The bill actually proposed in the state senate offered life without parole as the alternative. But that raises its own issues: What do you do with murderers already serving sentences of life without parole who murder a prison guard? What else can you do to them, after all, besides take away their right to watch TV? By eliminating the death penalty, even for murderers serving sentences of life without parole, you've given these people a "murder a prison guard free" card. (Incidentally, Senator Alex Mooney, who had the key vote on the abolition bill, offered a substitute that would have allowed the death penalty for people who commit murder while in prison, but the abolition proponents rejected that compromise. Fiat justitia, ruat coelum.)

Sentencing murderers to life without parole also raises some moral issues. Death-penalty abolitionists invariably speak of the intolerable risk of error. But people who are sentenced to life without parole are no less likely, in our fallible criminal justice system, to be mistakenly convicted than people who are sentenced to death. Without a death penalty, however, you'll never find platoons of lawyers working pro bono to try to prove their innocence. They'll be almost totally ignored. Death is different. So in reality, a sentence of life without parole may well have the perverse effect of throwing away the key on the innocent.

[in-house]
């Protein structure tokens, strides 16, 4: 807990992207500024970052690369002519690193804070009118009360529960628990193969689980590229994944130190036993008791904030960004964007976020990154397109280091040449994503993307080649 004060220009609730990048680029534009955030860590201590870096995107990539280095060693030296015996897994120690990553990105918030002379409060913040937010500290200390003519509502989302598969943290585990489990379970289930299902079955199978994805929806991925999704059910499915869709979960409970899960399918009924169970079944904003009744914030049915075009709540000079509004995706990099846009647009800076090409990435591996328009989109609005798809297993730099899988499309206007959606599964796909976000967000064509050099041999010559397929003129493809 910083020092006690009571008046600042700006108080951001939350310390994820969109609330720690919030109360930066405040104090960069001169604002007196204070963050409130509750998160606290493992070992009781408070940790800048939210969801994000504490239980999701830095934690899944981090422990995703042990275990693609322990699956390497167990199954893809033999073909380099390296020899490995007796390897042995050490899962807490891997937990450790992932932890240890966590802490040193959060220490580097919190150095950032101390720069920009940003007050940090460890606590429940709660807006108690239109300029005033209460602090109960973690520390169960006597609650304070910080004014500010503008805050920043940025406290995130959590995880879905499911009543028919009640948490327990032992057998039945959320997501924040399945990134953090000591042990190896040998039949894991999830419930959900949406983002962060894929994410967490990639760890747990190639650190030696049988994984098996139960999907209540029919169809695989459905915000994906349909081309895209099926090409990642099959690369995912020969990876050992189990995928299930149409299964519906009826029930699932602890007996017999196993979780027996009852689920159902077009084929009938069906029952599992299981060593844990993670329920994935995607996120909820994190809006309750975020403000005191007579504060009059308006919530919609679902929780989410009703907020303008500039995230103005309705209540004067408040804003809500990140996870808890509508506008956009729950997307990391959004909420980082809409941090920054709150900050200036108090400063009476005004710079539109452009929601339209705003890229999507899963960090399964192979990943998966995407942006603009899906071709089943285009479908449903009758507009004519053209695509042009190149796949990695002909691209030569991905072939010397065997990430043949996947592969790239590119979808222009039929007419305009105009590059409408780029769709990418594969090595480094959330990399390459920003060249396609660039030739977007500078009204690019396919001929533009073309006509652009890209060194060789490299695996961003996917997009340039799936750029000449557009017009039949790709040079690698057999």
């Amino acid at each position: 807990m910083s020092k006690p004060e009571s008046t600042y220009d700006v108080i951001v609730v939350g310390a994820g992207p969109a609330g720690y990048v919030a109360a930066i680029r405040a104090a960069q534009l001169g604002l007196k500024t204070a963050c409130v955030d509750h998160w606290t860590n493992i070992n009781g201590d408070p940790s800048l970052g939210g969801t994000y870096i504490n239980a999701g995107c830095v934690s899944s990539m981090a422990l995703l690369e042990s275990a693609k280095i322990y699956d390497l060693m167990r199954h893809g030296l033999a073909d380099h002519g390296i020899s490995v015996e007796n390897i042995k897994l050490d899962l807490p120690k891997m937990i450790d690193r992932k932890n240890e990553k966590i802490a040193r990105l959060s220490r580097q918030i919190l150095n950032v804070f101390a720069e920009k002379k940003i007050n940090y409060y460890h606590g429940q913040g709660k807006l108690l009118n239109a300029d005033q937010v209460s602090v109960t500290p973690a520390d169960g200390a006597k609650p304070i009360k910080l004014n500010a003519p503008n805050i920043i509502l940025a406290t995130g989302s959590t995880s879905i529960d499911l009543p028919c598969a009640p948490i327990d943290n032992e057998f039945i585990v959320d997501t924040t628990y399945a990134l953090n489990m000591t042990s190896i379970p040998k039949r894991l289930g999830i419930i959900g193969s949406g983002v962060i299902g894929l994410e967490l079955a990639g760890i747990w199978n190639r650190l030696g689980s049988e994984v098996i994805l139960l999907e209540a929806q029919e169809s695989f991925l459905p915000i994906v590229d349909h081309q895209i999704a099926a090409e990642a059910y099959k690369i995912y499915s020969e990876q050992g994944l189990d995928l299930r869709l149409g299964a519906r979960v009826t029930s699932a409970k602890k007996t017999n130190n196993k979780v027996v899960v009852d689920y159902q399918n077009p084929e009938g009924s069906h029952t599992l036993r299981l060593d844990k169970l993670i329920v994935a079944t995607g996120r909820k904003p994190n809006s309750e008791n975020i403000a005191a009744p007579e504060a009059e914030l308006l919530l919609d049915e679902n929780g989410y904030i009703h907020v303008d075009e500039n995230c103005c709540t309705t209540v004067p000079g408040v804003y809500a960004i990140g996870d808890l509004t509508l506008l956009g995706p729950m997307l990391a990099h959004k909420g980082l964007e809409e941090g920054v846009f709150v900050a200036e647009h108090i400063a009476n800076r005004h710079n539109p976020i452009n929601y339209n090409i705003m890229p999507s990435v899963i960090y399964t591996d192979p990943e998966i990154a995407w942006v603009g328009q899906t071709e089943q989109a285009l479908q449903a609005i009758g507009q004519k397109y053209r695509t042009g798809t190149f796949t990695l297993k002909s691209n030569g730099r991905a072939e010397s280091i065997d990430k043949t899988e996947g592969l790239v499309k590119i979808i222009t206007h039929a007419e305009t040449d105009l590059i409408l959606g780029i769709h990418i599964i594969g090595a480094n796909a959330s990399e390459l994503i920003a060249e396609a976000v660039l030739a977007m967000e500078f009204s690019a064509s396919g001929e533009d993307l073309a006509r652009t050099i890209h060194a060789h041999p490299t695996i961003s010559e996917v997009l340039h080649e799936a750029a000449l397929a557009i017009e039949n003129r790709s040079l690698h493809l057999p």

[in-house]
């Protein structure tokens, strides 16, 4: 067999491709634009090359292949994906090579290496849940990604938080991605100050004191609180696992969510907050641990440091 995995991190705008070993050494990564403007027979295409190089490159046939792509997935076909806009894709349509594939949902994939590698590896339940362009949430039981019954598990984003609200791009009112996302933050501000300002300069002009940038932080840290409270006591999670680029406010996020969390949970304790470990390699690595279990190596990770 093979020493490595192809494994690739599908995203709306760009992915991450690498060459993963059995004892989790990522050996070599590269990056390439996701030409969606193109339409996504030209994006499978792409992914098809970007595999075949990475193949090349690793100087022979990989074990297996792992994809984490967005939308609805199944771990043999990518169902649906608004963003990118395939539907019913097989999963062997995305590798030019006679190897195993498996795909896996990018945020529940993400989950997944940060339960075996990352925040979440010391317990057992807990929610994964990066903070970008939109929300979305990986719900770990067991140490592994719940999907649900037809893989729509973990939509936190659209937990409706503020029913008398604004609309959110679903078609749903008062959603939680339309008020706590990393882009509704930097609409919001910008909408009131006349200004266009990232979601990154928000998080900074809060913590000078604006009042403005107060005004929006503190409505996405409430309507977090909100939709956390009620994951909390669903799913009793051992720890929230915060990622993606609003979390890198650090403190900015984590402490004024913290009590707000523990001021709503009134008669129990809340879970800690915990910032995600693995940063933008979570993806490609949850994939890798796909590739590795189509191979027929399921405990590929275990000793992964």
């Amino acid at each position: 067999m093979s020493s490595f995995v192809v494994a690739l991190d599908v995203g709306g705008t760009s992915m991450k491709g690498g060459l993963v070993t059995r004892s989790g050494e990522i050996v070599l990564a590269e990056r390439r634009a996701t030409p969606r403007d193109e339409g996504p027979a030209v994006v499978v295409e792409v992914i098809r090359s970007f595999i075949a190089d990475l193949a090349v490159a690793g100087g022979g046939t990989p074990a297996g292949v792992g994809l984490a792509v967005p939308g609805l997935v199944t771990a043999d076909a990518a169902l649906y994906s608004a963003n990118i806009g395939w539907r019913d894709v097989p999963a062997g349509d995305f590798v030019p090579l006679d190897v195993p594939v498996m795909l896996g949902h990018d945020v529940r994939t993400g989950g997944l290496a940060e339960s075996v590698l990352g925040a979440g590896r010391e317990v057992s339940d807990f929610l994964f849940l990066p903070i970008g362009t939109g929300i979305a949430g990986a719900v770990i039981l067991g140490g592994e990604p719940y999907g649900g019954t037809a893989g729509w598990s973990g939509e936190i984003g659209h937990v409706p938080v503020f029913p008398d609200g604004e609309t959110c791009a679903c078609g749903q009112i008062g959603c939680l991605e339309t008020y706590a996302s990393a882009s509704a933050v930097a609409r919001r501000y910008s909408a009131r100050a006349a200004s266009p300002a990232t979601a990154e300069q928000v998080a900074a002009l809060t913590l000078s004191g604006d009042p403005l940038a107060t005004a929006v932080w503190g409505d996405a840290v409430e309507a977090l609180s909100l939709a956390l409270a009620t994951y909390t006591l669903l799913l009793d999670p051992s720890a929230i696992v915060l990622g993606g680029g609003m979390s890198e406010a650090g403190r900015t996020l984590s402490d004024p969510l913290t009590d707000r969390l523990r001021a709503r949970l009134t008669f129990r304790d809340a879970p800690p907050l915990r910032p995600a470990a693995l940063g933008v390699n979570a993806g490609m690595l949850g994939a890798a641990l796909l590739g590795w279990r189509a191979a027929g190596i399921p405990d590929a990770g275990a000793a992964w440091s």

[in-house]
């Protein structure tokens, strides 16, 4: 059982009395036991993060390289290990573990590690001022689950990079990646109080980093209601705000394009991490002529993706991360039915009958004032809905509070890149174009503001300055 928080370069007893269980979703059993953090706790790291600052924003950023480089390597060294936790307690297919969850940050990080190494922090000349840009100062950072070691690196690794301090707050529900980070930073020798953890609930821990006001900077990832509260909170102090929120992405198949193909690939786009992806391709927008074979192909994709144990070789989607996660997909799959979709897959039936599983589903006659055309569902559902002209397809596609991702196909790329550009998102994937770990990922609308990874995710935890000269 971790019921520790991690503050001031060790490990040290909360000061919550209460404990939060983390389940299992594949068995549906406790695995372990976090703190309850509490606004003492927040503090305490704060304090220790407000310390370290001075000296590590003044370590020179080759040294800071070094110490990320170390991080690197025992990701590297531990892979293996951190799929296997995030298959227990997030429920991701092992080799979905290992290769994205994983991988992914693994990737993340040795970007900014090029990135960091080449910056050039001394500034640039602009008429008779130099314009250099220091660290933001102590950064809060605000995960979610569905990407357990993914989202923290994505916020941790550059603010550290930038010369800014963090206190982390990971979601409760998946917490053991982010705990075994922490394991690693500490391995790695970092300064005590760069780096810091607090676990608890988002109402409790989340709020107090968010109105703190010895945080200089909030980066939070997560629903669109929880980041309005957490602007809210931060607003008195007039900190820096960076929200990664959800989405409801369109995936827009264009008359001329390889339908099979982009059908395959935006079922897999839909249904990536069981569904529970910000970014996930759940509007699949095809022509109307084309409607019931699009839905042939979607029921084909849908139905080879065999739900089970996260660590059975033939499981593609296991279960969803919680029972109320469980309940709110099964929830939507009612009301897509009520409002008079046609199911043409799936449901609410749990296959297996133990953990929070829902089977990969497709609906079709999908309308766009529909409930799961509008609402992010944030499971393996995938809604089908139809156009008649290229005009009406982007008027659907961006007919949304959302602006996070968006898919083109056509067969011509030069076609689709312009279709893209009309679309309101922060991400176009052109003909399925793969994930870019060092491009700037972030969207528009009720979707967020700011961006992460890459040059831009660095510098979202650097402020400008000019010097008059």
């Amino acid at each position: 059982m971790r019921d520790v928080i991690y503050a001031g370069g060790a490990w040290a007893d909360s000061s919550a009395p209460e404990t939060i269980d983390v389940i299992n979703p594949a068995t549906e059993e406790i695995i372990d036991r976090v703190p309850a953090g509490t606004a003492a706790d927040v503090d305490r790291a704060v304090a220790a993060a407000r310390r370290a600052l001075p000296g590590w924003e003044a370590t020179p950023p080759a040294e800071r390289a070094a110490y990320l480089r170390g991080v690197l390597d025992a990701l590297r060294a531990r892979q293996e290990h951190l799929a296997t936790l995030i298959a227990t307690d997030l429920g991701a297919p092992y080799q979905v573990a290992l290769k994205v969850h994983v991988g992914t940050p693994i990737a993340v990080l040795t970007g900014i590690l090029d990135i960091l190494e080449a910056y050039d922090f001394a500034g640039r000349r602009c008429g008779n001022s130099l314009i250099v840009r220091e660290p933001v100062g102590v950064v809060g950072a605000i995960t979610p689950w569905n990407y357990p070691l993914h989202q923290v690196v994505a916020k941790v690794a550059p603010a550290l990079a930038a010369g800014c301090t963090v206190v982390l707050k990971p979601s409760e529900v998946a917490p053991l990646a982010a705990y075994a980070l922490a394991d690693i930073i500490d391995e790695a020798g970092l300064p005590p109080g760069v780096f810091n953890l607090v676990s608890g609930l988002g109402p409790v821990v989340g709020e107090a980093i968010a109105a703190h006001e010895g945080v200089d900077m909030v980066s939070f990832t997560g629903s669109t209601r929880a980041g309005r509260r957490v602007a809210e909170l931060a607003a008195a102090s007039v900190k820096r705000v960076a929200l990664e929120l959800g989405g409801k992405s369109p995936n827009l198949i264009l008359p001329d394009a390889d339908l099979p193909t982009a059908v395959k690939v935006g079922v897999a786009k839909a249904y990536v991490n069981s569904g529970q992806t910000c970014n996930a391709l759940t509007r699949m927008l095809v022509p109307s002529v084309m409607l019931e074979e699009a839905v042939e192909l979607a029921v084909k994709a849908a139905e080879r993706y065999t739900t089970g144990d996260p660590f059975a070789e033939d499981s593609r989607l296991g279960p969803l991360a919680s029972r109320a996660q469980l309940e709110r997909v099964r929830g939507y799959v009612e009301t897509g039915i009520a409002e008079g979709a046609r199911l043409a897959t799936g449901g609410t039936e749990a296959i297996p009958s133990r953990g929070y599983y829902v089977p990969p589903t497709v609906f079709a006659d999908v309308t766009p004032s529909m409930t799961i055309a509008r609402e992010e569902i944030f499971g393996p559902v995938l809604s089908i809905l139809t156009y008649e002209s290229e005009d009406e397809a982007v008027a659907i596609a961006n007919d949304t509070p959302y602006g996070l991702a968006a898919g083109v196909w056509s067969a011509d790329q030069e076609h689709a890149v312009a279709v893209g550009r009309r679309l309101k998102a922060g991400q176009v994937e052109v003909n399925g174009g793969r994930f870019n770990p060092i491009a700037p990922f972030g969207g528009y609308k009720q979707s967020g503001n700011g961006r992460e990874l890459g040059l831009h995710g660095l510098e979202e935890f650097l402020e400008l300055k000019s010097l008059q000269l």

I've seen nothing to indicate that the governor has taken any of these issues seriously. He's certainly engaged in a lot of moral preening, but little more.

"Can the death penalty ever be justified as public policy when it inherently necessitates the occasional taking of a wrongly convicted, innocent life?" O'Malley said during the first of two appearances yesterday before legislative committees. "Is any of us willing to sacrifice a member of our own family . . . in order to secure the execution of five rightly convicted murderers?"
Sure, and if we allow a speed limit of 65 MPH on I-95 north of Baltimore, people will die. Would you sacrifice a member of your own family so traffic can move more quickly?

I liked this one, too:
Human dignity is the concept that leads brave individuals to sacrifice their lives for the lives of strangers. Human dignity is the universal truth that is the basis of ethics. Human dignity is the fundamental belief on which the laws of this state and this republic are founded. And absent a deterrent value, the damage done to the concept of human dignity by our conscious communal use of the death penalty is greater than the benefit of even a justly drawn retribution.
Human dignity is also what the murderer stole from his victim, but never mind that.

In the same article, the governor threw around bogus statistics, as well: "In 2005, the murder rate was 46 percent higher in states that had the death penalty than in states without it -- although they had been about the same in 1990." Which is a little like saying that neighborhoods where police make arrests have more crime than those where they don't, so police should stop making arrests in the high-crime neighborhoods.

There are a lot of ways you could characterize people who engage in moral preening without regard to the consequences of what they're advocating. "Irresponsible" is one of the nicer ones.

[1] Population 641,097 out of 5,600,388. Violent crime 11,248 out of 39,369. Murders 269 out of 552. All figures from 2005 UCR.

[2] Population 4,959,291, violent crimes 28,121, and murders 283.